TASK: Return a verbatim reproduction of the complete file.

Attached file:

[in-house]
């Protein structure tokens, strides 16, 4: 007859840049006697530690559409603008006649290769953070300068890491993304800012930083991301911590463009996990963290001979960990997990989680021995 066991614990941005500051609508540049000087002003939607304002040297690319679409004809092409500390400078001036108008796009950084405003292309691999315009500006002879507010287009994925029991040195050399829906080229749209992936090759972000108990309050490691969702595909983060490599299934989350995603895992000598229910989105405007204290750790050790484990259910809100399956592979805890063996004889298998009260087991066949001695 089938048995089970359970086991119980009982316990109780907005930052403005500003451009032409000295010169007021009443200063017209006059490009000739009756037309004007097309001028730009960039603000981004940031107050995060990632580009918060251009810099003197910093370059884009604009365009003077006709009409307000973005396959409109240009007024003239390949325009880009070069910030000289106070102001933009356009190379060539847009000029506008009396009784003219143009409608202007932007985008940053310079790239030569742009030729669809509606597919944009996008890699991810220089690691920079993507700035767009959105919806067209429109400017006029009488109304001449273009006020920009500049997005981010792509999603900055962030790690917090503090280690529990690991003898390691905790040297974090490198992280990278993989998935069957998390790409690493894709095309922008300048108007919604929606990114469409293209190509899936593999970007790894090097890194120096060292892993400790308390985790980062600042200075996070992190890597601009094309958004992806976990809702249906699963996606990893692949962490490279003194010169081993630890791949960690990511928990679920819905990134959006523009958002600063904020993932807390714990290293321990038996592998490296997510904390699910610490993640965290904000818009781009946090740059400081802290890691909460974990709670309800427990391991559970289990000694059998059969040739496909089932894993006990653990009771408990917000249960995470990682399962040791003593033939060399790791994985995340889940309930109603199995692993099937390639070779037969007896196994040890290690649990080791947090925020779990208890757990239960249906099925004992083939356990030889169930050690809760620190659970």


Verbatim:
[in-house]
């Protein structure tokens, strides 16, 4: 007859840049006697530690559409603008006649290769953070300068890491993304800012930083991301911590463009996990963290001979960990997990989680021995 066991614990941005500051609508540049000087002003939607304002040297690319679409004809092409500390400078001036108008796009950084405003292309691999315009500006002879507010287009994925029991040195050399829906080229749209992936090759972000108990309050490691969702595909983060490599299934989350995603895992000598229910989105405007204290750790050790484990259910809100399956592979805890063996004889298998009260087991066949001695 089938048995089970359970086991119980009982316990109780907005930052403005500003451009032409000295010169007021009443200063017209006059490009000739009756037309004007097309001028730009960039603000981004940031107050995060990632580009918060251009810099003197910093370059884009604009365009003077006709009409307000973005396959409109240009007024003239390949325009880009070069910030000289106070102001933009356009190379060539847009000029506008009396009784003219143009409608202007932007985008940053310079790239030569742009030729669809509606597919944009996008890699991810220089690691920079993507700035767009959105919806067209429109400017006029009488109304001449273009006020920009500049997005981010792509999603900055962030790690917090503090280690529990690991003898390691905790040297974090490198992280990278993989998935069957998390790409690493894709095309922008300048108007919604929606990114469409293209190509899936593999970007790894090097890194120096060292892993400790308390985790980062600042200075996070992190890597601009094309958004992806976990809702249906699963996606990893692949962490490279003194010169081993630890791949960690990511928990679920819905990134959006523009958002600063904020993932807390714990290293321990038996592998490296997510904390699910610490993640965290904000818009781009946090740059400081802290890691909460974990709670309800427990391991559970289990000694059998059969040739496909089932894993006990653990009771408990917000249960995470990682399962040791003593033939060399790791994985995340889940309930109603199995692993099937390639070779037969007896196994040890290690649990080791947090925020779990208890757990239960249906099925004992083939356990030889169930050690809760620190659970």